If you’ve ever attempted to lose weight you’ve likely been told to (1) have an exercise plan (2) eat healthy and (3) give up alcohol. Apparently, if you want defined muscles, a drop in your BFP, or to whittle your waist, spirits and bubbles are off the table. It’s crushing.
We’ve all been told to “slow down on the booze” and “lay off the cocktails” (and only ignored it half the time!). It’s unquestionably one of the unspoken Ten Commandments of Weight Loss. But, surprise! This tactic isn’t actually a surefire thing.
Unlike with food, it’s unclear where to draw the line with drinking in regards to weight loss and getting fit. With food, it’s simple: Calories are to be cut where needed, sugar is a tricky demon, and you need to be on a never-ending quest to get more protein. There is no shortage of eating advice out there.
Where does that leave alcohol? How much is too much? Are all drinks equal on the bad-for-you scale? With rosé all day in full force these next few months, we need to set the record straight.
Eager to do so, we asked a professional for a little advice from Brenda Ruckstuhl, MS, RDN, CDE. Brenda is a Registered Dietitian running her own private practice on the west coast.
There, she specializes in weight management, nutrition counseling, and diabetes, and has for over 15 (!!) years. Like us at Aaptiv, she has a heart for running 5-10Ks, lifting weights, and hiking (which, wouldn’t we all if we lived near LA?). Oh, and she’s not into tricks or fad diets.
How Drinking Directly and Indirectly Affects Weight Loss
“The short answer is, it’s a calorie issue,” Ruckstuhl stated straightaway. To my hesitant relief, this aligned with the most basic rules of weight loss—burn more calories than you consume. “To lose weight most people do not need to give up alcohol altogether, but usually need to reduce intake.”
But how do you know if you’re one of those people who need to cut down? “Most of the clients I counsel for weight loss come to the conclusion on their own that limiting alcohol helps them to lose weight for several reasons,” Ruckstuhl continued, “but [it] comes down to calories, whether through alcohol or the food that is consumed when drinking.”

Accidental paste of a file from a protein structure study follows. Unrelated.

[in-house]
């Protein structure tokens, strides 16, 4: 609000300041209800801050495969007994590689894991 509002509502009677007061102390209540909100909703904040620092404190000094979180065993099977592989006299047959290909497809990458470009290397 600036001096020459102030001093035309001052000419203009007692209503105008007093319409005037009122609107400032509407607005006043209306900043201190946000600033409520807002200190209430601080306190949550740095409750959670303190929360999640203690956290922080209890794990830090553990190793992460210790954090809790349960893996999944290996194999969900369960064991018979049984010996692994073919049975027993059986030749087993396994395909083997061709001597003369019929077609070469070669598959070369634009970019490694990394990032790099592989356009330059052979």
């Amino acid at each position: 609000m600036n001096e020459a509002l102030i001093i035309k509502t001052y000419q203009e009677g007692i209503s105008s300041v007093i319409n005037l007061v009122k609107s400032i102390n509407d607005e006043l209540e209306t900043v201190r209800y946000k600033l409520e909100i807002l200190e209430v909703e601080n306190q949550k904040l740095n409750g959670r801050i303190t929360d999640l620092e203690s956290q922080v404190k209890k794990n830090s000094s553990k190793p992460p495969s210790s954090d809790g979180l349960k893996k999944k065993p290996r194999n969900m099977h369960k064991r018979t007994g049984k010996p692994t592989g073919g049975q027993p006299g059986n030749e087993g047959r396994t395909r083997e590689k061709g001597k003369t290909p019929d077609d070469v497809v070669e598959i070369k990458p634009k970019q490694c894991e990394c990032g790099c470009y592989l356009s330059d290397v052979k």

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Calories Are Calories Are Calories (Even in Drinks)
Remember how I just said burning a surplus of calories was weight loss at its bleakest? Here’s another blunt statement along those lines: Liquid calories count— and they add up quickly.
Ruckstuhl cited the 2015-2020 Dietary Guidelines Appendix 9, titled Alcohol. It says, “[It’s recommended] that all foods and beverages consumed be accounted for within healthy eating patterns… Thus, if alcohol is consumed, the calories from alcohol should be accounted for so that the limits on calories for other uses and total calories are not exceeded.”
Long story short, you must account for your drinks if you’re counting calories.
And just how many calories are in you drink of choice? Ruckstuhl broke it down. One hundred calories of some of our favorite alcoholic bevs look like this.
4 ounces of wine
1.5 ounces of spirits (gin, vodka, rum, etc.)
1 light beer
Feeling a tad frantic? Us, too. Is 4 ounces of wine really anyone’s typical glass? And do we need stop there? Apparently, yes, if shedding pounds is the goal. And really, moderate drinking (1 drink a day for women, 2 for men) is recommended across the dietary board.
That may be why your friend who always nursing a glass of wine or cocktail throughout dinner never gains a noticeable ounce. More on how much is “1 drink” in the Guideline’s Drink-Equivalents chart.
Food Choices While Drinking
How much you drink isn’t all you need to watch out for. Drinking in excess can impact your decisions— and not just whether to text your ex. “Calories consumed when drinking can add up as well.” Have you ever given into a tempting dessert or late-night junk food run after two (five) too many drinks? That’s what we’re talking about. Even the hangover the next morning can have you making a fast-food choice (Denny’s, anyone?).
It’s not only your lack of judgement that’s to blame, though. “Alcohol can stimulate the appetite, leading to overeating or choosing high-calorie food whether at home or at restaurants.” Increased hunger and a decreased will to make good choices? No kidding. Perhaps it’s for the greater good that you don’t order that third round after all. Or text your ex.
To take it all the way back and answer our initial question: No, alcohol won’t put a halt on your weight loss journey… if you keep track of how much you’re drinking, stay near the moderate amount, are aware of the calories you’re taking in, and stay mindful of what you’re eating. It may seem like a heady task, but overall there’s no need to completely eliminate booze and brews here. I’ll cheers to that.
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